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A full measure of tips for reliable gradient methods.
A full measure of tips for reliable gradient methods.
There are few things more frustrating in the laboratory than having a liquid chromatography (LC) method fail after working reliably for many hundreds or thousands of injections. For some workers, gradient elution LC methods are much more prone to problems than isocratic ones. There are some tricks of the trade that experienced chromatographers practice to help ensure reliable method operation for routine gradient assays. The LC system must perform in a reliable and reproducible manner, but it does not happen by magic. Some simple practices will help to make problems with gradient methods rare rather than frequent. This month’s installment of “LC Troubleshooting” presents a baker’s dozen of these tips. I hope that you find them useful in lowering your frustration quotient.
Reversed-phase gradient runs tend to concentrate nonpolar materials at the head of the column and release them as the gradient progresses. Under starting gradient conditions, the mobile phase is weak (very polar, with high water content). This means that nonpolar materials will be strongly retained. Nearly any organic impurity in the mobile phase will be held at the top of the column under these conditions. During equilibration between runs, perhaps 10 or more column volumes of weak mobile phase pass through the column. While the column is equilibrating, most of the nonpolar materials in the mobile phase will concentrate at the head of the column, only to be eluted when the gradient is run. These show up as ghost peaks in the chromatogram and can make quantification difficult and confuse interpretation of the chromatogram. For this reason, it is essential to use high performance LC (HPLC)-grade reagents for gradient work. Lower quality reagents might be suitable for isocratic applications, but with gradients, even the most minor impurities can cause problems. Discard aqueous reagents and buffers frequently (for example, weekly) to avoid contamination by microbial growth. Water impurities can be problematic, so buy HPLC-grade water or use a water purification system designed for production of HPLC-grade water.
Just as reagent quality is important for a minimum of interfering peaks, a clean instrument also will help avoid unwanted peaks. Thoroughly flush the system with strong solvent at the end of the day or before shutting off the system. Because switching to pure organic solvent, especially acetonitrile, can cause buffers or salts to precipitate, I recommend switching to nonbuffered mobile phase first. Just replace the buffer bottle with water and run the gradient again. Run the gradient to 100% strong solvent (usually methanol or acetonitrile) and hold it at 100% for 10–15 min to thoroughly flush the column and equipment. Do not shut off a system that contains buffers or salts-either flush the system with nonbuffered mobile phase or reduce the flow rate to 0.1 mL/min. This will help avoid formation of buffer salt crystals and microbial growth in the equipment. Check valves will work more reliably and pump seals and columns will last longer with routine flushing. If you are using high-salt mobile phases (for example, >50 mM), it is a good idea to use the seal-wash feature of your system to flush water behind the pump seals to remove any buffers or salts that leak past the seal. Clean up spills, leaks, and other potential sources of contamination. Be sure to wash or replace solvent reservoirs on a regular basis (for example, weekly).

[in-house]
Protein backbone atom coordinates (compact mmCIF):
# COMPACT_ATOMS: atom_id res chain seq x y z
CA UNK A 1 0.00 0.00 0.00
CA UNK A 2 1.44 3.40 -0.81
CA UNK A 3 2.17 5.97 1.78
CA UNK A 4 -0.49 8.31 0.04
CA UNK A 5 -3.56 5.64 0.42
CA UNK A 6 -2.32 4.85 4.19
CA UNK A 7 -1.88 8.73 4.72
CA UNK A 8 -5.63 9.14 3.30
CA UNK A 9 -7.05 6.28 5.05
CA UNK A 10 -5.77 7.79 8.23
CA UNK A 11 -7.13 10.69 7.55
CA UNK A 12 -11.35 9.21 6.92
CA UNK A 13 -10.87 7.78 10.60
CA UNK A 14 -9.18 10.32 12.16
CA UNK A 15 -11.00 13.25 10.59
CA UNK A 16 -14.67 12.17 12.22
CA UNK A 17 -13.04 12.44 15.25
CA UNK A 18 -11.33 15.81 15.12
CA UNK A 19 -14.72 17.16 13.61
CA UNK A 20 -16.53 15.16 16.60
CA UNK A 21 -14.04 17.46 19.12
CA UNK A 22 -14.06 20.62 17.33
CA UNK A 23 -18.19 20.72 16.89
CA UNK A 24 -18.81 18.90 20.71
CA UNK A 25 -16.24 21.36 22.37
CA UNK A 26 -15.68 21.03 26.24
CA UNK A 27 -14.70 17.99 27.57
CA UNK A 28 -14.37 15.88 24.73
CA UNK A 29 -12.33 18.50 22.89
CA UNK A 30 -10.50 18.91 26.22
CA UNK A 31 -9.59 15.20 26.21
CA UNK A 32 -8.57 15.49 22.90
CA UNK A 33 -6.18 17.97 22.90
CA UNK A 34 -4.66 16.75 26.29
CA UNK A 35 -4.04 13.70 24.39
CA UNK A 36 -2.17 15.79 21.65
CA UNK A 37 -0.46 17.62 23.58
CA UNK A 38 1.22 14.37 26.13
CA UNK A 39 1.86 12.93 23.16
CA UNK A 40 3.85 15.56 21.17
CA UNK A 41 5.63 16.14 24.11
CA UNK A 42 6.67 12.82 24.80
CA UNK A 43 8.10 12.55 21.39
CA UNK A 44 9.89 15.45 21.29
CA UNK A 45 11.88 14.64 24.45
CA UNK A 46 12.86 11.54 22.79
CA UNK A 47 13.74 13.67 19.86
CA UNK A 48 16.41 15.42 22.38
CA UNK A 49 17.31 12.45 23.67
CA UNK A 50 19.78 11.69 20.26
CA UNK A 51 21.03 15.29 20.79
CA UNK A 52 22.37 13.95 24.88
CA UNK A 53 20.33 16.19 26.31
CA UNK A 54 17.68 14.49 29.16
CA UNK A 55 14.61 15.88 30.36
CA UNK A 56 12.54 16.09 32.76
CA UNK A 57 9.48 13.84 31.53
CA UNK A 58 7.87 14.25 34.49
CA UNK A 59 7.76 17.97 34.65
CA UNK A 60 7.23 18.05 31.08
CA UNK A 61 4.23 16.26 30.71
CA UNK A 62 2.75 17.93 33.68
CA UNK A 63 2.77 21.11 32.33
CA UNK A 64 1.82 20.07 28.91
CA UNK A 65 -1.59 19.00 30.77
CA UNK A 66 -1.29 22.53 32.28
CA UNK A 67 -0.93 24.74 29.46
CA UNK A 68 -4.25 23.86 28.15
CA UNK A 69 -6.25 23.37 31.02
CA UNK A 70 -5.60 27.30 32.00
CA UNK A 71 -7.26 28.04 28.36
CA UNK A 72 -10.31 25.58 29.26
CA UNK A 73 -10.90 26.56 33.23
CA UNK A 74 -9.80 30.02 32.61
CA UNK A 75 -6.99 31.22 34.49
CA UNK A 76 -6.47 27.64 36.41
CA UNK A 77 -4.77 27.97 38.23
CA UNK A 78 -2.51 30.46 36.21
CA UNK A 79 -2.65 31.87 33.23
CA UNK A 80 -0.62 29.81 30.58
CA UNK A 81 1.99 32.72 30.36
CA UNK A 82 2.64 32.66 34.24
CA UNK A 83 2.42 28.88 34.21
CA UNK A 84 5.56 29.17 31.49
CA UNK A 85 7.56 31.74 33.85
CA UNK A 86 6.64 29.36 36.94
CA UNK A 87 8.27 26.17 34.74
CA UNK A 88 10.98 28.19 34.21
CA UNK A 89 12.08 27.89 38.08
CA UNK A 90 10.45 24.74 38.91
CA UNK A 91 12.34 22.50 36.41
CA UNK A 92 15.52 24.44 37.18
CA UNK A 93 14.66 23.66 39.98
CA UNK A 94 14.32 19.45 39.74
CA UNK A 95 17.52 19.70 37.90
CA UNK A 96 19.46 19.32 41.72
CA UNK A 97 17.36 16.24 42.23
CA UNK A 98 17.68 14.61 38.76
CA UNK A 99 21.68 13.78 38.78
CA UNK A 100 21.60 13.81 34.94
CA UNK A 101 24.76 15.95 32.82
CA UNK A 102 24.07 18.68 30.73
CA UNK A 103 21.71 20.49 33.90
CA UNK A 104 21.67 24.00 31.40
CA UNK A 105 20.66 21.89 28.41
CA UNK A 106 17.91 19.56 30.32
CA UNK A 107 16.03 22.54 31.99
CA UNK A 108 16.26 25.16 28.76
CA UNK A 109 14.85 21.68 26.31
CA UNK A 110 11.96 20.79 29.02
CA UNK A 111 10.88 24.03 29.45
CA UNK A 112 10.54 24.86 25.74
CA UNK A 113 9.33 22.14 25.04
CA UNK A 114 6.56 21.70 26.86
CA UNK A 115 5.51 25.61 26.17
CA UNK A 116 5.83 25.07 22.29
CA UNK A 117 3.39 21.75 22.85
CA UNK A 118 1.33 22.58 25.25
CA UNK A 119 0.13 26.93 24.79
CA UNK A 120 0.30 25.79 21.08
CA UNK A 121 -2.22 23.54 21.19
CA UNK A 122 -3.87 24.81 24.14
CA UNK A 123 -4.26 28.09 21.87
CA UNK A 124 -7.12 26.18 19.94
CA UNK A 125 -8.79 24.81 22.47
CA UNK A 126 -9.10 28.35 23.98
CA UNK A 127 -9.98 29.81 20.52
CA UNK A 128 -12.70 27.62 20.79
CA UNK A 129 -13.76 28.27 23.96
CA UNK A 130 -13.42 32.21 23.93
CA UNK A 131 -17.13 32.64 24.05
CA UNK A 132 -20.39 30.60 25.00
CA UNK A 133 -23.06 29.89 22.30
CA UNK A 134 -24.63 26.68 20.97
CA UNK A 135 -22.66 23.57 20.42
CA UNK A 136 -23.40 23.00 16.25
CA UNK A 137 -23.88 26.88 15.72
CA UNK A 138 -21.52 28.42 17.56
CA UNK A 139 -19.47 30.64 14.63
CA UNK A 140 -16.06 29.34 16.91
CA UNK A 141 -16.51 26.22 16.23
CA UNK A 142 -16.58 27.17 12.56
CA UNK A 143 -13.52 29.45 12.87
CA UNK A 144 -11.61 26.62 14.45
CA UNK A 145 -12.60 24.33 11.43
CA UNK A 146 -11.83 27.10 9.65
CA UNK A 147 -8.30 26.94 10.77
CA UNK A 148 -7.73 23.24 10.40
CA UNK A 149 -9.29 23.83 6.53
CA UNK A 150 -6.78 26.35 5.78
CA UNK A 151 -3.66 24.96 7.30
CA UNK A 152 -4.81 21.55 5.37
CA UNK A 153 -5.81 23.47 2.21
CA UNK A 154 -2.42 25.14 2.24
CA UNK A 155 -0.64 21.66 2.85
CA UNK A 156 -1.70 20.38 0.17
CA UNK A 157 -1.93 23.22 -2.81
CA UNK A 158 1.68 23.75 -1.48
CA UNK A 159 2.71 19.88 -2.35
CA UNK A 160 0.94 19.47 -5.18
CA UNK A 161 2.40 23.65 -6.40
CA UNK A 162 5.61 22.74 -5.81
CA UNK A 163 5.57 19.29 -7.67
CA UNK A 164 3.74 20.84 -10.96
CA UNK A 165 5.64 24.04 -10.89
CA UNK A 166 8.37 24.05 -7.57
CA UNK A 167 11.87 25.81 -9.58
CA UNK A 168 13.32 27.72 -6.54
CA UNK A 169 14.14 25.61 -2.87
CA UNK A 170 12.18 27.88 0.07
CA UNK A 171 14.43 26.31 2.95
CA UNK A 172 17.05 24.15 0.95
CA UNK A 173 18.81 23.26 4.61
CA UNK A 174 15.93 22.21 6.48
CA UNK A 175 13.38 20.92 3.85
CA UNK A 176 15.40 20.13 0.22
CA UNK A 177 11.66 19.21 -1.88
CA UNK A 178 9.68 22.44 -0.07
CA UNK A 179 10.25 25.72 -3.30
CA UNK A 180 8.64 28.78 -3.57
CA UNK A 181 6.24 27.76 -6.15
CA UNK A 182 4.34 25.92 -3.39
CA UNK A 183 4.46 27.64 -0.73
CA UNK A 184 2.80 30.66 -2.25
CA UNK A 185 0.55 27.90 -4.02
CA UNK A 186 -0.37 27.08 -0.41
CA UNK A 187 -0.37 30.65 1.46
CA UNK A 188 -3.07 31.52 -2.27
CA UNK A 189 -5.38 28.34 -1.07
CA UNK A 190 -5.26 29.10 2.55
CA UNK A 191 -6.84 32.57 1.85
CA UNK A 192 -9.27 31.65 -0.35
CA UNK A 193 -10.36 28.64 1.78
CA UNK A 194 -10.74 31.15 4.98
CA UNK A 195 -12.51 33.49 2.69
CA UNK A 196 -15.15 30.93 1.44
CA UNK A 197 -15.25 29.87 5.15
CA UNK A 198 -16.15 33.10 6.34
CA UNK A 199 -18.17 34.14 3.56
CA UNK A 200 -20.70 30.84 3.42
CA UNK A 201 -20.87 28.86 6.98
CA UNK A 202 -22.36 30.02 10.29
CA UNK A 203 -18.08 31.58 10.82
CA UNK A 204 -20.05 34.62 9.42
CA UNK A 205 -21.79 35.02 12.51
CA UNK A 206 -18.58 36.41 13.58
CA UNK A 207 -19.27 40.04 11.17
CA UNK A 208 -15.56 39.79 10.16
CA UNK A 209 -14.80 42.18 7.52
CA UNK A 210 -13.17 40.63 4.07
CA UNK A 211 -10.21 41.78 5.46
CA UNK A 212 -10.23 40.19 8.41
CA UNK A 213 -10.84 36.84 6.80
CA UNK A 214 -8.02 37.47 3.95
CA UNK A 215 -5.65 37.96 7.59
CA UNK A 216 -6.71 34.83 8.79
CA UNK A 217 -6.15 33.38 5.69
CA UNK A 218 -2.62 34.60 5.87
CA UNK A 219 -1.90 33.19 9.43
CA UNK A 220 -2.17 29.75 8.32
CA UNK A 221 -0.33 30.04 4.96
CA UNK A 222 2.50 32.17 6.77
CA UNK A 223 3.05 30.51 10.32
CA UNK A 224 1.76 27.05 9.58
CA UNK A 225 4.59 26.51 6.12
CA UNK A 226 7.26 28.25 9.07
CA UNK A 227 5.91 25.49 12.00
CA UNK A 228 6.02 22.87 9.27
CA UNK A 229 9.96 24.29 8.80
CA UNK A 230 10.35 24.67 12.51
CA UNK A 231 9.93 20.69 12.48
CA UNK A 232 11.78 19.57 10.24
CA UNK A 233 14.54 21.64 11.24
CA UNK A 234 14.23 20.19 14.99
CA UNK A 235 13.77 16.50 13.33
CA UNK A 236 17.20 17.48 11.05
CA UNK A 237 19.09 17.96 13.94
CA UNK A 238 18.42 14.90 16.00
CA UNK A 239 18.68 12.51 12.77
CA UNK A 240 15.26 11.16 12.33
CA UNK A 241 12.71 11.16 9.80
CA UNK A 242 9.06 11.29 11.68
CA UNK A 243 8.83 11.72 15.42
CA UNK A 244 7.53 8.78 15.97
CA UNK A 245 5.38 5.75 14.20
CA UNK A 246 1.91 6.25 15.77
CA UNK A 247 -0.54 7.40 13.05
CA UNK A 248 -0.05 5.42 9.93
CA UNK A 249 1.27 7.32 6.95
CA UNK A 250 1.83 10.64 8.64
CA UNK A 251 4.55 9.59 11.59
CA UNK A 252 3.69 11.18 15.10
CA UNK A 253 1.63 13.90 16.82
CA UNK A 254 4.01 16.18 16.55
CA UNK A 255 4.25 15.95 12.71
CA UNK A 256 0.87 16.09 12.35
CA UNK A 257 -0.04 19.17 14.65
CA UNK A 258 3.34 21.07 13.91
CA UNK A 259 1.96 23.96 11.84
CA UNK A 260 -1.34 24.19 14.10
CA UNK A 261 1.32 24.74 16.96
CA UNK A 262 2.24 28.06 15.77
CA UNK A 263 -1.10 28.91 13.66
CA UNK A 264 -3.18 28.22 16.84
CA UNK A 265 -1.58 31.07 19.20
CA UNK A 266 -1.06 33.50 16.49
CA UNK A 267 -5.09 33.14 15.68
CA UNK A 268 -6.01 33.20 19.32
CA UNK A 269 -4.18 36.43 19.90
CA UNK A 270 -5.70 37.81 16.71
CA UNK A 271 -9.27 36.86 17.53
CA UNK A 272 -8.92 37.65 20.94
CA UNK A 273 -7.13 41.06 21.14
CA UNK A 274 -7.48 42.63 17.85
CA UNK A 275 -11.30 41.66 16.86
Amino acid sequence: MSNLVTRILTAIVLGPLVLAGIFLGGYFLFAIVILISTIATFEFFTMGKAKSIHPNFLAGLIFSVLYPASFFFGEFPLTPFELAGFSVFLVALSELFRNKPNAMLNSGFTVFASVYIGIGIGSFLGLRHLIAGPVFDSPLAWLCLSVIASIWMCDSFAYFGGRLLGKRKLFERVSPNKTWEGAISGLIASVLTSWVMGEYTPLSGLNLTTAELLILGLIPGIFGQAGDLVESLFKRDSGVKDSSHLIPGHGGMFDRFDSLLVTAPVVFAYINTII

When asked how to make columns last forever, my usual answer is to never make an injection. That makes it hard to get our work done, so the next best thing is to inject clean samples. As a rule, the cleaner the samples are, the longer the column will last and the more reliable the method will be. There must be a balance, however, because it is possible to spend more time and money cleaning up the sample than you save in reliability and extended column life. You will have to figure out the economics of that yourself. However, for all methods, it is a good idea to avoid injecting any sample that contains particulate matter. Some workers like to filter samples with a syringe filter. I work primarily in the pharmaceutical industry and tend to question the value of filtering every sample. The syringe filters are expensive-a dollar or more each. Plus, you must validate the filtration process. Are any sample components selectively removed by the filter? Are any contaminants added to the sample by the filter? How much sample volume is lost during filtration? These and other questions make me want to avoid filtration. Instead, I like to centrifuge the samples in a benchtop centrifuge for a few minutes (for example, 10,000–15,000 rpm for 5 min). This settles out particulate matter that can clog column frits. Transfer the sample to a clean vial before injection. I am also a strong advocate of mounting a 0.5-µm in-line frit just downstream from the autosampler. This will trap any junk that would normally block the 2-µm frit at the top of the column and can be changed much more easily than the column frit.